Joel Salazar is well-known in Dallas hip-hop, from his early days MCing at the now-closed Royal Rack on Lower Greenville to his current role as co-producer of We From Dallas, the upcoming documentary about the history of Dallas hip-hop. And the founder of the newly formed Too Fresh Productions (he's formerly part of Poor Vida) still has more to offer to the local scene.
At 10 p.m. today at the Crown and Harp, Too Fresh Productions' first event, Fresh Beats, will bring battling back to Dallas. "For the longest times, I was doing shows where it was local MCs and acts, and I love it," Salazar told me. "But I'm looking to try and come up with live events that test the abilities and the craft of the producers, the DJs, the artists, the MCs, the b-boys. That's just bringing it back to the old battle mode. It's friendly competition, it's a good thing."
The new monthly producer beat battle and showcase, which is free for ages 21 and up, will be held on the last Thursday of every month. Eight producers will battle it out, hoping to advance through the bracket to victory. Each producer will get two songs, a minute each, to win over the crowd and the judges. The two judges will give points in three categories (originality, sound quality, creativity) on a scale of 1-10, and the producer with the highest point total from each judge gets the vote. The crowd's vote, judged old school style by noise level, counts for one-third of the overall vote.
"I've always felt that it was important to engage the audience and let them be a part of it," Salazar said. "Not only that, it encourages the participants that are competing to invite their people."
Guest judge Gensu Dean, who's produced for Large Professor, David Banner and Planet Asia, among many others, has lived in Dallas for about 10 years. The other guest judge is Oak Cliff's J. Rhodes, who's produced for The Game, Slim Thug, Talib Kweli, Ab-Soul and more. Rhodes is currently on Grammy-winning producer (and Waco native) S1's production team.
Slim Gravy of Dallas' own A.Dd+, whom Salazar has worked with over the years, will host the event. DJ Whiz T, long-time staple of Dallas hip-hop and the official DJ of the Dallas Mavericks and the Dallas Stars, is the house DJ.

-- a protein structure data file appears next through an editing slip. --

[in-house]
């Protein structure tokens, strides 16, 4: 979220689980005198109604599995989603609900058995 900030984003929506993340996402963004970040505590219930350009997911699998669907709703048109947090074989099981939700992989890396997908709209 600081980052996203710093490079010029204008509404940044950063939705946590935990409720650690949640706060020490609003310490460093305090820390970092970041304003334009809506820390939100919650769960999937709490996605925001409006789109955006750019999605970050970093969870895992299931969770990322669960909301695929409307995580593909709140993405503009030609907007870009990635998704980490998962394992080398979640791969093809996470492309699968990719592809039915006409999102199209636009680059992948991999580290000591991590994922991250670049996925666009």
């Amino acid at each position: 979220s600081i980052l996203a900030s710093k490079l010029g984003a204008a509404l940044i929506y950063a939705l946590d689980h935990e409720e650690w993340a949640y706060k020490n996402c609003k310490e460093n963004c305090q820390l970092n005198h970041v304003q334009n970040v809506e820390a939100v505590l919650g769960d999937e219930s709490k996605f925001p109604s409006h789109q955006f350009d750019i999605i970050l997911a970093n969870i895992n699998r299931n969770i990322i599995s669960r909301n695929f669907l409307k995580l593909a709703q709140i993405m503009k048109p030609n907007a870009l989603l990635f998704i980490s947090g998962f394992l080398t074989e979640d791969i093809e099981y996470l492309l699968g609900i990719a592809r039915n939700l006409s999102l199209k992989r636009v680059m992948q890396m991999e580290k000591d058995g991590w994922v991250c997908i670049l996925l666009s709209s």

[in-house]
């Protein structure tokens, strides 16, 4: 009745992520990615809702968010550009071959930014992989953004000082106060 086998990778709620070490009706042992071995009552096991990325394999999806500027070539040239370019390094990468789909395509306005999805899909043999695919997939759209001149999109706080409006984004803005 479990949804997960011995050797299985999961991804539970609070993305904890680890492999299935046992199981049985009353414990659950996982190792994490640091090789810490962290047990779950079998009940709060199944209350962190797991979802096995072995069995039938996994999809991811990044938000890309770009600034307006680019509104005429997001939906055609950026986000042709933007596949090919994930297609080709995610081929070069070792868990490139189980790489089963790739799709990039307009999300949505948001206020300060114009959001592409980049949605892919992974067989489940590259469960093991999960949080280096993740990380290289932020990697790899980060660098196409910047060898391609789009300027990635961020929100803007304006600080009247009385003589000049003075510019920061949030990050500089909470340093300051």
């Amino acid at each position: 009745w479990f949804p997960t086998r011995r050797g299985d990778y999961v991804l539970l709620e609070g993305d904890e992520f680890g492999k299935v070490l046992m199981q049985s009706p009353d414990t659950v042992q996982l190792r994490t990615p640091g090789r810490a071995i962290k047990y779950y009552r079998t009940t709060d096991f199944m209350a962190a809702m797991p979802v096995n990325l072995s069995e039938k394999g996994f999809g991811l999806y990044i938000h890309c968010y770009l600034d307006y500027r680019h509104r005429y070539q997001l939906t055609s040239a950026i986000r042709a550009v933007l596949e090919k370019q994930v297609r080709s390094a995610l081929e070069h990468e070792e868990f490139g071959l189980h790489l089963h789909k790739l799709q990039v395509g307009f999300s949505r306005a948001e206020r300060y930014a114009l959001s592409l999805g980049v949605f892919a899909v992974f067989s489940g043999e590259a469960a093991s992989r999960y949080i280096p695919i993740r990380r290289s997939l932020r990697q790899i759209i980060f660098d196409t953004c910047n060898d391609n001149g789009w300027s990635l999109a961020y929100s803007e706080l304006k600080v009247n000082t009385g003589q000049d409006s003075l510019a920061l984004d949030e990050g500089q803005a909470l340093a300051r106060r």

Salazar handpicked all the artists, including the eight producers, who all live in the area. The winner will receive merchandise from the sponsoring brands and, of course, serious bragging rights.
LA-born and Dallas-raised Brain Gang Blue is an early favorite going into the event. He's already worked with artists such as Kendrick Lamar, Mac Miller, Brother Ali, ScHoolboy Q, as well as locals like Dorrough.
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The event will also feature an open mic for MCs to rap over local producers' beats. Not only will the event provide entertainment for the audience, it will offer local artists a chance to connect.
"One thing I hope, moving forward," Salazar explained, "is that the business is right, that the business becomes better, that some of these artists build more relationships outside of Dallas. I say it all the time that I don't understand why none of our artists here in the city have reached out to one of the largest cities in the United States, in Houston. I want to see more collaboration outside of Dallas and more relationships built outside of just here, even if it's just a blogger. Just start building those relationships where your voice has a larger audience than just what's here."
Salazar hopes the event will help the Dallas hip-hop scene unite together and grow. "What makes [Dallas hip-hop] special, it's almost like a double-edged sword. The diversity is awesome; it's great. But, at the same time, hip-hop kind of naturally divided ourselves because we all stood there, by ourselves, with our own sounds.
"Dallas does a good job of marriaging flavors from the South and the East and the West," Salazar said. "I think the biggest thing is that Dallas doesn't need to have its own sound. It can do whatever it wants and excel at it. History has shown that there's been different forms of music to come out of this city. Nemesis was totally bass music. The D.O.C. who is totally just more West Coast just rap-rap. Be it as it may, Vanilla Ice was dance music. And that's kind of where we are with the whole boogie movement. There's nothing wrong with any of that dance music, people love to dance. Dance music, rap music, it doesn't have to be one thing."